The Maizels Group

Current Research

We are a multidisciplinary group of immunologists, parasitologists and molecular biologists who aim to understand the molecular basis for parasites evading the sophisticated mammalian immune system. We study the most complex organisms to invade the human body - multicellular helminths - including some which cause widespread tropical diseases and which display fascinating biological properties.

We aim to integrate detailed studies at the level of individual parasite molecules, with system immunology which measures responses against not only parasites but bystander antigens such as allergens. Parasite molecules may actively counter host immunity, or act as targets for the immune response, and in either case be potential antigens for new vaccines. Our techniques combine DNA analysis and gene isolation, expression and function of proteins, and immune system biology and lymphocyte culture.

We study nematode parasites because they display remarkable biological properties and are tractable at a molecular and cellular level. For example, the filarial nematode is transmitted by mosquito and infects 120 million people in developing countries. Parasites can live for 5 years or more, acting as successful tissue transplants. If we can analyse how they achieve this feat, we may discover important new pathways to control both parasites and the immune system.

In particular, we are now testing the hypothesis that helminth parasites exploit the body's own safety mechanisms which have evolved to minimise the risk of autoimmunity. For example, regulatory T cells naturally arise to limit autoreactivity, but are also associated with chronic helminth infection. The expansion of regulatory T cell populations may underlie the epidemiological association between infection and reduced levels of allergy.

https://maizelslab.org/ 

Research Group Members

Collaborations

A World Without Asthma : an Accelerate Consortium funded by the Lung Foundation Netherlands (LongFonds), which brings together a spectrum of investigators studying how environmental and infectious agents can condition and protect the airways against asthma and inflammation. The consortium includes scientists and clinicians from Leiden University Medical Center (NL), the VIB Ghent (BE), the Universities of Dundee and Glasgow (UK), the Ludwig-Maximilians-University in Munich (DE) and Monash University (Australia), to test constitutents known to alleviate asthma, including farm dust, raw milk, environmental microbes, and helminth parasite products.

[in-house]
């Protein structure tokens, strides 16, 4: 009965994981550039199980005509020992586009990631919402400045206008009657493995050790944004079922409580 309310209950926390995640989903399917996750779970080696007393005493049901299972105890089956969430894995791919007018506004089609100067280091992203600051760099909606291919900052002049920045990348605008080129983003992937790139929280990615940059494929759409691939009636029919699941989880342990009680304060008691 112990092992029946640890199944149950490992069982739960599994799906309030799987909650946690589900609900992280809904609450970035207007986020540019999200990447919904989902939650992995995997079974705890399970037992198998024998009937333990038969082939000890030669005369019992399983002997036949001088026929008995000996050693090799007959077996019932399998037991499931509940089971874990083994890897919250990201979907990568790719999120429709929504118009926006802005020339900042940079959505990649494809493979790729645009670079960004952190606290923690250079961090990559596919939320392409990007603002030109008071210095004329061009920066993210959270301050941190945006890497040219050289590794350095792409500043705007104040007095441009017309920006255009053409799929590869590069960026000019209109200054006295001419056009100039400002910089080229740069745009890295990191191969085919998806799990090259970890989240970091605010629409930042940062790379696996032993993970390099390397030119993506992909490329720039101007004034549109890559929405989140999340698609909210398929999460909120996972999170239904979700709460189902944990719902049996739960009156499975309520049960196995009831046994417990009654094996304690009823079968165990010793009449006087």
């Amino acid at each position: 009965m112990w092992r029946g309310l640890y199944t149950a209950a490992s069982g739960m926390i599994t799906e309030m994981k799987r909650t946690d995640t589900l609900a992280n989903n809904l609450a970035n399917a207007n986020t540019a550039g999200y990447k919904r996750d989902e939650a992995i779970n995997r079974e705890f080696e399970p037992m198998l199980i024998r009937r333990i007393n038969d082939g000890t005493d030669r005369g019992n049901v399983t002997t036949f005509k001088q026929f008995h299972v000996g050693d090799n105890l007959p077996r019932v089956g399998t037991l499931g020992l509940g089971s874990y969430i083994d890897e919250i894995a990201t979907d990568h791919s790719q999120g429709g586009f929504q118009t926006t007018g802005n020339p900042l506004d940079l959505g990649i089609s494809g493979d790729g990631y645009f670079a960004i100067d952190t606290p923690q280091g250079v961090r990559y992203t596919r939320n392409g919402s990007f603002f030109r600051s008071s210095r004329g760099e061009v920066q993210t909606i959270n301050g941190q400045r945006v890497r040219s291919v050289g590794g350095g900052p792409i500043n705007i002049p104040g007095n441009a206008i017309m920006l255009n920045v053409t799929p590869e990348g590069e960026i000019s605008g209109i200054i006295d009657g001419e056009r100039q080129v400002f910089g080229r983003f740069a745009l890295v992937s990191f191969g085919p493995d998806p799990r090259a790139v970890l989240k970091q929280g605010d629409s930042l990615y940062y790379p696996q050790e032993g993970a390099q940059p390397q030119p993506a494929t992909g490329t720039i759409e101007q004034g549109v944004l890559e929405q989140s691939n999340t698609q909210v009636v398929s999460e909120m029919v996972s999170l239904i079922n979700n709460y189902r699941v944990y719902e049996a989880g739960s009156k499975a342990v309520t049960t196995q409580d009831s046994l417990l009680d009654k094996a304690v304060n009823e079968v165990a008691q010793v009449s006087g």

Recent Publications :

Maizels et al (2018) https://doi.org/10.1016/j.immuni.2018.10.016

Smits et al (2016) https://doi.org/10.1016/j.jaci.2016.01.004

 

 

Tuft Cells in Intestinal Immunity : a Wellcome Trust funded Collaborative Grant, combining the University of Glasgow (laboratories of Collette Britton, Eileen Devaney and Rick Maizels), the Moredun Research Institute, Edinburgh (Tom O’Neilly) and the University of Montpellier (Philippe Jay) to study the factors activating intestinal tug cells during helminth infection, and the functional role of tuft cell products in the protective response that expels parasites, in both laboratory models and livestock.

Recent Publications :

Hildersley et al (2021) https://doi.org/10.3389/fimmu.2021.781108

Drurey et al (2022)  https://doi.org/10.1084/jem.20211140

 

Structural Biology of a Parasite TGF-beta Mimic (TGM) : an ongoing collaboration with the laboratory of Andy Hinck, University of Pittsburgh, to determine the 3-dimensional structure of helminth TGFbeta mimics, and their mode of binding to mammalian TGFbeta receptors.

Recent Publication:

Mukundan et al (2019) https://biorxiv.org/cgi/content/short/2020.12.08.416701v1

 

Extracellular Vesicles from Helminths : a long-standing collaboration with the laboratory of Amy Buck, University of Edinburgh, to analyse the function of parasite secreted vesicles and their potential for novel vaccine strategies.

Recent Publication:

Coakley et al (2017) https://doi.org/10.1016/j.celrep.2017.05.001